Handling Peoplesí Reactions & Motivations
In most changes this is the most difficult area, mainly because changes are often designed by people remote from the front-line where most people and the impact are located.
Clearly the crucial aspect is whether the nature of the change is such that it is likely to be heavily resisted, or whether people can support it. Some issues can be handled on an organisation-wide basis, others can only be handled on an individual basis.
Typically, there are five tactics which can help:
1. Get People Dissatisfied with the Current State
Get them to recognise that all is not well with the way things are. One approach is to organise people (working parties, project groups) to carry out a diagnosis of the Current State (e.g. customer satisfaction) - show that the Current State is not that great. Another is to use education, presenting people with facts about the Current State and what is likely to happen if no changes occur - (we go bankrupt tomorrow).
2. Get People to Participate
Participation in change does work. Not only is the change better (better decisions) but it improves motivation and communication. Particularly fruitful in planning and implementing the change. People can be involved either directly or indirectly (via representatives). Very useful for feeding the grapevine.
3. Reward and Recognize Co-operators
Sometimes, the existing reward system punishes people for supporting the change (has this happened to you?) Watch this and try to compensate either through the formal system or by informal rewards such as recognition, praise, etc.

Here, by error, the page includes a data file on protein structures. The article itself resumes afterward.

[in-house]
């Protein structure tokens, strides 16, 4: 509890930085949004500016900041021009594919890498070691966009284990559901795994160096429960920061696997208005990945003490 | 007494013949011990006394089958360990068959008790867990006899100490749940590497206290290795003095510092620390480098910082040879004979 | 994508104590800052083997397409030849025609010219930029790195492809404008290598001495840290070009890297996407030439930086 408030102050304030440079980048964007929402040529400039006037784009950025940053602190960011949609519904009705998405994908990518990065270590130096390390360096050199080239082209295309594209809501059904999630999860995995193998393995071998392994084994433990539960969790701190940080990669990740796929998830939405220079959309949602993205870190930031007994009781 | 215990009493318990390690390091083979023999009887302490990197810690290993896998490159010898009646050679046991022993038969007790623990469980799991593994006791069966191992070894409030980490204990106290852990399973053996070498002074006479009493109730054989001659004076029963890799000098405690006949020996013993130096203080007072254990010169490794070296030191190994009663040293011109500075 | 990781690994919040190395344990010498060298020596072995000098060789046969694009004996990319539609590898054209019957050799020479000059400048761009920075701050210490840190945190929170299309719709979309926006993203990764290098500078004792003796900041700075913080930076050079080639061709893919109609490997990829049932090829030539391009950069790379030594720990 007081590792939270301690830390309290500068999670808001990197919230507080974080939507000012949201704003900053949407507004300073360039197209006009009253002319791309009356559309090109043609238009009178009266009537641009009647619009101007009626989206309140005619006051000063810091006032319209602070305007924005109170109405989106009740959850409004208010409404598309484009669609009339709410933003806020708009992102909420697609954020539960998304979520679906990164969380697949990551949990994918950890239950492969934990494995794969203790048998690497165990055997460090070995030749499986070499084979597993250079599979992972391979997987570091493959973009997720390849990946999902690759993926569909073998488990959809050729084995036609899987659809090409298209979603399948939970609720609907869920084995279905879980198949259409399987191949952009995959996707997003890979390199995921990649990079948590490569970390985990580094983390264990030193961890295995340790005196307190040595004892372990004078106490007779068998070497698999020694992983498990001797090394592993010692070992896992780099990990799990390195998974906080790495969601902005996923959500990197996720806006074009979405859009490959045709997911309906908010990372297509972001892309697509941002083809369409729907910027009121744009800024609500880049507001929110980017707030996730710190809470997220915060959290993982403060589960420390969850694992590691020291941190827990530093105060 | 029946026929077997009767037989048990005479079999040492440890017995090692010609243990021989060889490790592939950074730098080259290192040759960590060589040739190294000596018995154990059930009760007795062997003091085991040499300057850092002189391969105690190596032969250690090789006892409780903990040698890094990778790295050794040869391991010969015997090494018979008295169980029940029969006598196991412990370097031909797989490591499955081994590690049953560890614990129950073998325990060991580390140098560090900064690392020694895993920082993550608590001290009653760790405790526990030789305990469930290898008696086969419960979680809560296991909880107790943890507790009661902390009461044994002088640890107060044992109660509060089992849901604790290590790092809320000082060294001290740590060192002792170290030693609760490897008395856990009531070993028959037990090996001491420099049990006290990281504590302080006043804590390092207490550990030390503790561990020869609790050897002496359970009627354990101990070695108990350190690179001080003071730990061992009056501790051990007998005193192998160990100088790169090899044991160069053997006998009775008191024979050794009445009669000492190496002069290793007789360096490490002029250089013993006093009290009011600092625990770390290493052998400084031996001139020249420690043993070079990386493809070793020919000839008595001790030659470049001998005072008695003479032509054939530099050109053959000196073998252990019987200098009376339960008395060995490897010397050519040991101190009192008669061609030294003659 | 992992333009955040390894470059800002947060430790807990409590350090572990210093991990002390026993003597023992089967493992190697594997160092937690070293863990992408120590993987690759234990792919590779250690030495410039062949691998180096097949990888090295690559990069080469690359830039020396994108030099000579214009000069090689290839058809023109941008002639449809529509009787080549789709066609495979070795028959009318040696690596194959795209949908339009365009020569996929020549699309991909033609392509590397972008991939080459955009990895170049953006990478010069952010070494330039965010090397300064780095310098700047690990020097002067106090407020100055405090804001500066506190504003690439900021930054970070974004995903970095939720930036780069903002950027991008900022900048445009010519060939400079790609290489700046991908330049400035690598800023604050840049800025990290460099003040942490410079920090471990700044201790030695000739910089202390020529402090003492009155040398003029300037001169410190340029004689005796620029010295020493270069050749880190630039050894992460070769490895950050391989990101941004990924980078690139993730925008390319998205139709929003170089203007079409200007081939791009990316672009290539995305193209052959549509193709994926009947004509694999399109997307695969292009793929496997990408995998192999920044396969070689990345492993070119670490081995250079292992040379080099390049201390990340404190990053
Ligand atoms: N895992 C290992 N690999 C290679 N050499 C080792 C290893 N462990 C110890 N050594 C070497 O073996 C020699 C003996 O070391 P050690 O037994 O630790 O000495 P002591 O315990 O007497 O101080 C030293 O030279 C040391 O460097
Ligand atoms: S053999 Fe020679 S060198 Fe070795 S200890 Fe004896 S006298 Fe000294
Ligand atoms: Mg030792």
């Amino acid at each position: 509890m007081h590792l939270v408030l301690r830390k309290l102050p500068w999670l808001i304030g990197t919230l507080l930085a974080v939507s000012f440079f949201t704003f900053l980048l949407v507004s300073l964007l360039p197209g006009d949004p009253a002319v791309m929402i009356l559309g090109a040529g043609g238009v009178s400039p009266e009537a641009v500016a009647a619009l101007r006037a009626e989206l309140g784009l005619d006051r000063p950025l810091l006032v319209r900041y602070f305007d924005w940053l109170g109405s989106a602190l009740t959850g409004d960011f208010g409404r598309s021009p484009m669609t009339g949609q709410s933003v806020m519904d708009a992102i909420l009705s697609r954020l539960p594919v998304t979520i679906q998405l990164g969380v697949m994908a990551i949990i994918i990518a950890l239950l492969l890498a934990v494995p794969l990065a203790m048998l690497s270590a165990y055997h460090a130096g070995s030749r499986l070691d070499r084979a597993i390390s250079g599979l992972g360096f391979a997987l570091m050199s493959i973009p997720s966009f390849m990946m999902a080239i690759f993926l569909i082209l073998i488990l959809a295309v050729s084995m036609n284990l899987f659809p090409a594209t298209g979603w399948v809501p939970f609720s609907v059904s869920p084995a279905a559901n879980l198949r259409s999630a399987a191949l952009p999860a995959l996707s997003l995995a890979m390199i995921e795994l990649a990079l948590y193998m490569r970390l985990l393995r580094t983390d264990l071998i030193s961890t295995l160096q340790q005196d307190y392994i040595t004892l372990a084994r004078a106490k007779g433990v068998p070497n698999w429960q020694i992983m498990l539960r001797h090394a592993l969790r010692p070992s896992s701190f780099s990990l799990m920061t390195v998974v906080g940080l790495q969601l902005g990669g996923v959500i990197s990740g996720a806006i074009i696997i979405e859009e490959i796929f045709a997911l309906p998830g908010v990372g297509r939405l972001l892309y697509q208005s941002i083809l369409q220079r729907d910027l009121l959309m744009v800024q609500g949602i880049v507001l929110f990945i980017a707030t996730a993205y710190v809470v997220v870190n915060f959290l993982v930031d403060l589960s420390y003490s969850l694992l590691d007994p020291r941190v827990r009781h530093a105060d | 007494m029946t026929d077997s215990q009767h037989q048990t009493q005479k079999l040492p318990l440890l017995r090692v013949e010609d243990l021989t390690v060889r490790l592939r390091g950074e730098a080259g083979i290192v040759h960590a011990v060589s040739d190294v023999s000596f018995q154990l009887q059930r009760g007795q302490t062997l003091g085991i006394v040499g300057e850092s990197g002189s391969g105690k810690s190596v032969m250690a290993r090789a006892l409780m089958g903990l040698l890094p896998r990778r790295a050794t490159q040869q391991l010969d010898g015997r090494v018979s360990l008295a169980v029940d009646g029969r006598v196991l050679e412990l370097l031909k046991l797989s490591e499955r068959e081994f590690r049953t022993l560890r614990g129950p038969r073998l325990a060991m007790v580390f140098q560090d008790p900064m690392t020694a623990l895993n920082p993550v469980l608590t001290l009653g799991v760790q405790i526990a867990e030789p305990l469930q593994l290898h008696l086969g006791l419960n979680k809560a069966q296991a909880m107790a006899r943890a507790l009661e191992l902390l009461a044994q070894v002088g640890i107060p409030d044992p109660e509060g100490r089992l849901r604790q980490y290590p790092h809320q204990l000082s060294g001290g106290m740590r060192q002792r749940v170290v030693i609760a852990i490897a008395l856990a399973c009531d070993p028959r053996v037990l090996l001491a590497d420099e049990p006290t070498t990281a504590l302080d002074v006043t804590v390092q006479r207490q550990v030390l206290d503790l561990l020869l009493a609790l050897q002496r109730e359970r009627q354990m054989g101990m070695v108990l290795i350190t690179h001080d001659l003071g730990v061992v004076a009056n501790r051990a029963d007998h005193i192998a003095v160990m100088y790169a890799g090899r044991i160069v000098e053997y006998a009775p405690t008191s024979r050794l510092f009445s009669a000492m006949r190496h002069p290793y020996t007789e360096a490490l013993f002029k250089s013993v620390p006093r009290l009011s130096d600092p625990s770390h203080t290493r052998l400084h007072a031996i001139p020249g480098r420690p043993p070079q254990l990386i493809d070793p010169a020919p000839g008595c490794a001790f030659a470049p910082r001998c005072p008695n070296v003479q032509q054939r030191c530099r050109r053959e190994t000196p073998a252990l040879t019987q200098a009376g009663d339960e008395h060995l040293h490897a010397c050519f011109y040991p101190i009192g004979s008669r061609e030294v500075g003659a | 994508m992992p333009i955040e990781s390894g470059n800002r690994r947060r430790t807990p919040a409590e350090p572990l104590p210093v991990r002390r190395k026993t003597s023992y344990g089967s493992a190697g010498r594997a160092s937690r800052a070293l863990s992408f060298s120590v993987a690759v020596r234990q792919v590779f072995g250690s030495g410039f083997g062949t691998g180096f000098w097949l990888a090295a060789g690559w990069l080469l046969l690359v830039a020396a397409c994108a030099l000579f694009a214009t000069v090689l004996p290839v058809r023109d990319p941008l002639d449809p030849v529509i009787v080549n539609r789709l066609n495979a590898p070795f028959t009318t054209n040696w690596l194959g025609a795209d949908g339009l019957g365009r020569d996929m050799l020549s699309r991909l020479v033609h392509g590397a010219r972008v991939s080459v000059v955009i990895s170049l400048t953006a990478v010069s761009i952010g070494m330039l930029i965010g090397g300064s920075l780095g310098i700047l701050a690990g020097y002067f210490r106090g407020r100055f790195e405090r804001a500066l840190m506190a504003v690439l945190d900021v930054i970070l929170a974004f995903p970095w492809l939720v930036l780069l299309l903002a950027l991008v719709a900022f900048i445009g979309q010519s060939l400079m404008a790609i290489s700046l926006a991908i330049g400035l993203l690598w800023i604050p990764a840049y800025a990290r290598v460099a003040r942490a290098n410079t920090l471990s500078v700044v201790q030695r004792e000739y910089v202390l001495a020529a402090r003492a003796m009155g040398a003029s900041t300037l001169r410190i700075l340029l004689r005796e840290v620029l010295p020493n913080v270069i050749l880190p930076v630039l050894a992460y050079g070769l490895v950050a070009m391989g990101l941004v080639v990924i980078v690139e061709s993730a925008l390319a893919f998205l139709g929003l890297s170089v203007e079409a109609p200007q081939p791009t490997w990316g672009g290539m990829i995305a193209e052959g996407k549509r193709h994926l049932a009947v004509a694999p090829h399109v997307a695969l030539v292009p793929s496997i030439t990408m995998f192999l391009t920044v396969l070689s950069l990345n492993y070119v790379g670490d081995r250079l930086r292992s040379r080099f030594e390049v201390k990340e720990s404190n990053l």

4. Organise to Help People in Discomfort
Some people will come to terms with the change quickly, others (perhaps more seriously affected) will have severe discomfort, upset and stress. They will be going through the stages of the Loss Model. This needs to be handled on two levels.
- Continuous organisation-wide communications. Anything that emphasizes the change as real and inevitable, helps to move people through the stages. Similarly, feeding the rumour grapevine' through participation helps.
- At a personal level. In most cases people will turn to their immediate supervisors or colleagues for help. Thus, good continuous briefing of the line hierarchy is essential, possibly supported by training in change/counselling skills and the support of a welfare/personnel function.
5. Create a Positive Group Dynamics
It is not only with teenagers that `peer group' pressure is so strong. In organisations too, the group dynamics can work for or against. Try to generate this in support of the change.
Change specific arrangement such as `Help Desks' have also proved invaluable. The key step is to recognise that such problems exist, that they damage both the person and the organisation; and then to organise mechanisms to suit.